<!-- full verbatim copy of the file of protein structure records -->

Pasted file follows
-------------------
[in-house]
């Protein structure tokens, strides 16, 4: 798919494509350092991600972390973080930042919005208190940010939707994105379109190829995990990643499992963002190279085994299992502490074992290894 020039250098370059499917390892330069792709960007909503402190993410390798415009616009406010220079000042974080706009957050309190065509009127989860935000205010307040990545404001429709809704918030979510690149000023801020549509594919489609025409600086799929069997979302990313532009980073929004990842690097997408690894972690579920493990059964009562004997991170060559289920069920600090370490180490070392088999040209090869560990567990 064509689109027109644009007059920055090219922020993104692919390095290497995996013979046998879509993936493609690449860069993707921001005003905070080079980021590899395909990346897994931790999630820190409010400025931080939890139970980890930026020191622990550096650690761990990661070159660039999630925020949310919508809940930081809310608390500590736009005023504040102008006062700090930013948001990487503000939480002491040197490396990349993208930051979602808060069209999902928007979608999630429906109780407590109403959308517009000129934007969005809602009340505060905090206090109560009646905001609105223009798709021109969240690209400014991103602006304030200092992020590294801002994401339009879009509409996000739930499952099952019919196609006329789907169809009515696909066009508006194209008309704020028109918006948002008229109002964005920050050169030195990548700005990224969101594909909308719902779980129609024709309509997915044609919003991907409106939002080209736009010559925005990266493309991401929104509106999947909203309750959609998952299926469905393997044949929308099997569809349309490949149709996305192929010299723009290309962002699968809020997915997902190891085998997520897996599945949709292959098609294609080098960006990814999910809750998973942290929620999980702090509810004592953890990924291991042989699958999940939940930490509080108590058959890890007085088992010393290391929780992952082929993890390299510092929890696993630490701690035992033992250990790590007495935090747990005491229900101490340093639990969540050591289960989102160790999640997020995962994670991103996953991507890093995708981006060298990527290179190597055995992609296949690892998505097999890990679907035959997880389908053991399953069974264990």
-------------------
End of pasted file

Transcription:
[in-house]
């Protein structure tokens, strides 16, 4: 798919494509350092991600972390973080930042919005208190940010939707994105379109190829995990990643499992963002190279085994299992502490074992290894 020039250098370059499917390892330069792709960007909503402190993410390798415009616009406010220079000042974080706009957050309190065509009127989860935000205010307040990545404001429709809704918030979510690149000023801020549509594919489609025409600086799929069997979302990313532009980073929004990842690097997408690894972690579920493990059964009562004997991170060559289920069920600090370490180490070392088999040209090869560990567990 064509689109027109644009007059920055090219922020993104692919390095290497995996013979046998879509993936493609690449860069993707921001005003905070080079980021590899395909990346897994931790999630820190409010400025931080939890139970980890930026020191622990550096650690761990990661070159660039999630925020949310919508809940930081809310608390500590736009005023504040102008006062700090930013948001990487503000939480002491040197490396990349993208930051979602808060069209999902928007979608999630429906109780407590109403959308517009000129934007969005809602009340505060905090206090109560009646905001609105223009798709021109969240690209400014991103602006304030200092992020590294801002994401339009879009509409996000739930499952099952019919196609006329789907169809009515696909066009508006194209008309704020028109918006948002008229109002964005920050050169030195990548700005990224969101594909909308719902779980129609024709309509997915044609919003991907409106939002080209736009010559925005990266493309991401929104509106999947909203309750959609998952299926469905393997044949929308099997569809349309490949149709996305192929010299723009290309962002699968809020997915997902190891085998997520897996599945949709292959098609294609080098960006990814999910809750998973942290929620999980702090509810004592953890990924291991042989699958999940939940930490509080108590058959890890007085088992010393290391929780992952082929993890390299510092929890696993630490701690035992033992250990790590007495935090747990005491229900101490340093639990969540050591289960989102160790999640997020995962994670991103996953991507890093995708981006060298990527290179190597055995992609296949690892998505097999890990679907035959997880389908053991399953069974264990």